Neil Beehrle and his Allentown Housing Association and Development Corporation work crew did not plan on discovering history when they went to work on a recent morning.
But that is exactly what this 21-year-old employee of the affordable housing non-profit did recently at 427 N. 6th Street, in the Old Fairgrounds Neighborhood, a property HADC is currently renovating.
The history was in a basement, deep below street level. Beehrle and his fellow crew members broke through a stone wall and found another brick wall behind it that opened into a domed chamber.
At first it just seemed piled with sandy soil. Later as he and his fellow crew members began to dig they pulled out old bottles covered with dust- some still full of a murky, brown-black liquid. One empty was from the long defunct Kostenbader Brewery in Catasauqua. Another bore an antique label for a type of wood alcohol.
The others, more opaque than clear, lacked all trace of a label telling what they might have contained. They rested amidst the remains of old china plates and various pieces of ironwork, one whose use mystified the workers. “Do you think there is buried treasure here somewhere?” asked one crew member, kidding Beehrle.
Although chances of their duplicating the plot of a Hardy Boys mystery are less than slim, the HADC workers have indeed found treasure, even if it is not the kind of “riches and glory” promised by Indiana Jones. These relics of Allentown’s past offer a chance to step back in time and touch the past. And short of finding a time portal a la Stephen King or inventing H.G. Wells' Time Machine, it is as close as it is possible to get to doing that.
All cities have an urban ecology. Each has something in common and each has something unique. At 251 years old, Allentown has gone through many phases.
The Old Fairgrounds Neighborhood takes its name from the Allentown Fair which was held there from the late 1850s to the late 1880s. Fair Street, a narrow lane nearby, is said to take its slightly slanted right of way from the path that ran beside that early Allentown Fair’s horse race track off of Liberty St.
Although Old Fairgrounds is on land that was a part of the original plan of the city drawn up by William Allen in 1762, it was on its far northern edge. So it was not until the 1840s and 50s, with the arrival of the iron industry and the fair, that its urbanization began.
The 1862 street map of Allentown shows a scattered house or two north of Gordon St. at 6th. It is impossible to say for sure if one of them is 427 N. 6th (Allentown had no street numbering system at that time and the city directory merely notes the homes there as at “6th n (near) Gordon St.”).
But the 1860 city directory, Allentown’s first, lists a Henry Storch, a stone mason on that block. And an 1870 map of the city, done after street addresses had been adopted, lists Storch as the owner of 427.
Storch was an immigrant from Germany. Why he came to settle in Allentown is unknown but at least in part it must have had to do with the borough’s rip roaring economy. Between 1850 and 1860 the city’s population grew from 3,703 to 8,025-an increase of 116.7% percent, and the greatest rate of increase in the city’s history.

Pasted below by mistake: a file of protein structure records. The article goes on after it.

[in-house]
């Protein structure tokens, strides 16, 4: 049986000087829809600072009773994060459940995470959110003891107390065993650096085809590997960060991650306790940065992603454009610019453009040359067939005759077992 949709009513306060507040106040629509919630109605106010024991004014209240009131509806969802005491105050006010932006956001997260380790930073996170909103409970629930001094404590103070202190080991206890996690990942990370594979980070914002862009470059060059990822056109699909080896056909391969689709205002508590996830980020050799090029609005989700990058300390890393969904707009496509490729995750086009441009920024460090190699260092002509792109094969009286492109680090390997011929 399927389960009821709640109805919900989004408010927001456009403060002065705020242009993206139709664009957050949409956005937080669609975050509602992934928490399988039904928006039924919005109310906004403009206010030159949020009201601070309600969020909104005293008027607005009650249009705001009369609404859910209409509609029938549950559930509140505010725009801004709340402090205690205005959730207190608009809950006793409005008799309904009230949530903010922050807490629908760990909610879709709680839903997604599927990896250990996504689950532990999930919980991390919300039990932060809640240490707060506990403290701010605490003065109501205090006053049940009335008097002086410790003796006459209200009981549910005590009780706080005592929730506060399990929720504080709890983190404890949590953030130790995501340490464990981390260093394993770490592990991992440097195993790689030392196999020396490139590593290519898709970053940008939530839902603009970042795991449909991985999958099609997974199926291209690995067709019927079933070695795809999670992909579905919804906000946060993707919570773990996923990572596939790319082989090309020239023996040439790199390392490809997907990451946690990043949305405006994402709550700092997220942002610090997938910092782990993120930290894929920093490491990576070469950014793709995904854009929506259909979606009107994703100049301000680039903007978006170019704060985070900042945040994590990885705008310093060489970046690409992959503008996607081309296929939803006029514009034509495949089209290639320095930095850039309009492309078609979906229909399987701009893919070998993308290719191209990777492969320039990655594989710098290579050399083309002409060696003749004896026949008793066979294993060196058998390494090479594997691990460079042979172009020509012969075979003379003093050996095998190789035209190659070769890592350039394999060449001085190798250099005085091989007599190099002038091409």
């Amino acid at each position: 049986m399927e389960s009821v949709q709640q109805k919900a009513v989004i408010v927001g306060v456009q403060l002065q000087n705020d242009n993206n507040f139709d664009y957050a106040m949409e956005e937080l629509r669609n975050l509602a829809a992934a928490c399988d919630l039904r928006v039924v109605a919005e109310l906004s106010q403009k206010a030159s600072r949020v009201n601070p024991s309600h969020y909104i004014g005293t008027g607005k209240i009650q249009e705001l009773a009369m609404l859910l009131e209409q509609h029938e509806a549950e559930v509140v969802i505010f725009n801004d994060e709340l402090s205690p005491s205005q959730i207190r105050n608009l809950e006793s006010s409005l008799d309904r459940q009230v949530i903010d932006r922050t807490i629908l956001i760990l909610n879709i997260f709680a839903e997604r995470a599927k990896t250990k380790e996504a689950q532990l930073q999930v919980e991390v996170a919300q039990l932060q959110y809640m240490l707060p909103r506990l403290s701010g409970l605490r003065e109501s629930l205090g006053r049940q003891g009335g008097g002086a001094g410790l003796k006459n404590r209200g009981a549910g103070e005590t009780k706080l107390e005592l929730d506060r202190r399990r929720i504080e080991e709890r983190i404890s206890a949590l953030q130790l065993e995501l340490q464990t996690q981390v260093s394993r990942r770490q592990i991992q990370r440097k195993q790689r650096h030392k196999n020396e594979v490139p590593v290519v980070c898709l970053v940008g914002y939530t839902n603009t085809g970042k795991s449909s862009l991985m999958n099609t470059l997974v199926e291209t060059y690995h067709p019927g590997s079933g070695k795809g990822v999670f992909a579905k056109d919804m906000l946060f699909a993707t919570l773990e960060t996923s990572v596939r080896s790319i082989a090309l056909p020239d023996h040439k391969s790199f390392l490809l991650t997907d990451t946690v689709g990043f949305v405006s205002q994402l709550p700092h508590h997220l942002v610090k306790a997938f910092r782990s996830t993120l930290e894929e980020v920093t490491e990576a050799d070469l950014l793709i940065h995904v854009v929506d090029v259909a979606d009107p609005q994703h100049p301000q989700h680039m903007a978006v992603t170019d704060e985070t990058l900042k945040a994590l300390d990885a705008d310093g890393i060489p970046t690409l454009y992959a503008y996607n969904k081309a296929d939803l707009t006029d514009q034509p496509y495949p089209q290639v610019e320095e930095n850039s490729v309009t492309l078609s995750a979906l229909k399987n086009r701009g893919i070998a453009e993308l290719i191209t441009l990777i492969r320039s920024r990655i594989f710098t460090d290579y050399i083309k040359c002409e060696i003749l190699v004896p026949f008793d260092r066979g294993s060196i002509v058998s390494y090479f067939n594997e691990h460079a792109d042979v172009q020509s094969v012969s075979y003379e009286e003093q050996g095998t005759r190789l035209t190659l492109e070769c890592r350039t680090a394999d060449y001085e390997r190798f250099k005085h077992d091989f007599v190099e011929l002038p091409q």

By 1859 railroads had arrived in Allentown, putting the stage lines and canals in the shade. “Instead of consuming twelve and fifteen hours in traveling to Philadelphia,” noted a newspaper editor, “we now go there, spend about three hours, and return to our homes, all between the rising and the setting of the sun.” The same trains that carried local residents to the big city carried European immigrants like Storch the other way from Philadelphia to the Lehigh Valley.
By decades end the Allentown Democrat newspaper could boast this way of the city’s development: “In building operations,” it noted, “we have progressed remarkably; in 1855, 108 buildings were erected; in 1856, 138; in 1857, 169 in 1858, 52; making a total of 467 buildings in four years.” The Democrat makes no distinction between commercial buildings and homes but it is surely possible that the Storch home on N. 6th Street was among them.
Was Henry Storch the builder of the hidden chamber? As a mason he had the skills but it is impossible to know. What is known is that he died on April 15, 1873. His wife Elizabeth and son Valentine lived there one more year. By 1876 the property, a double lot, is listed as “H. Storch Est.” on the plate maps. In 1880 William Esser, a tavern owner, moved in with his wife, Mary. He died in 1894. Mary Esser, as was the custom among the Pennsylvania Germans, went to live with her daughters while her house was rented out.
But by 1900 she is back living, for unknown reasons, at 427. Anything from just wanting a little privacy to having words with her children can be imagined as reasons. Among Esser’s neighbors in that era were Max and Charles Hess and their families. From 1897- the year they opened Hess Brothers- until about 1906 they shared a twin home nearby at the corner of Liberty and N. 6th Street. It was the first home the Hess family occupied in the city.
With Esser’s passing around 1903, 427 had a host of owners. Did one of them use that wood alcohol from the found bottle to make bootleg liquor in the basement during Prohibition in the 1920s? Unfortunately that little part of history remains unknown.
But thanks to HADC, 427 N. 6th St., as it has for over 150 years, will offer shelter to Allentown residents of the future. And the chamber will remain a mystery.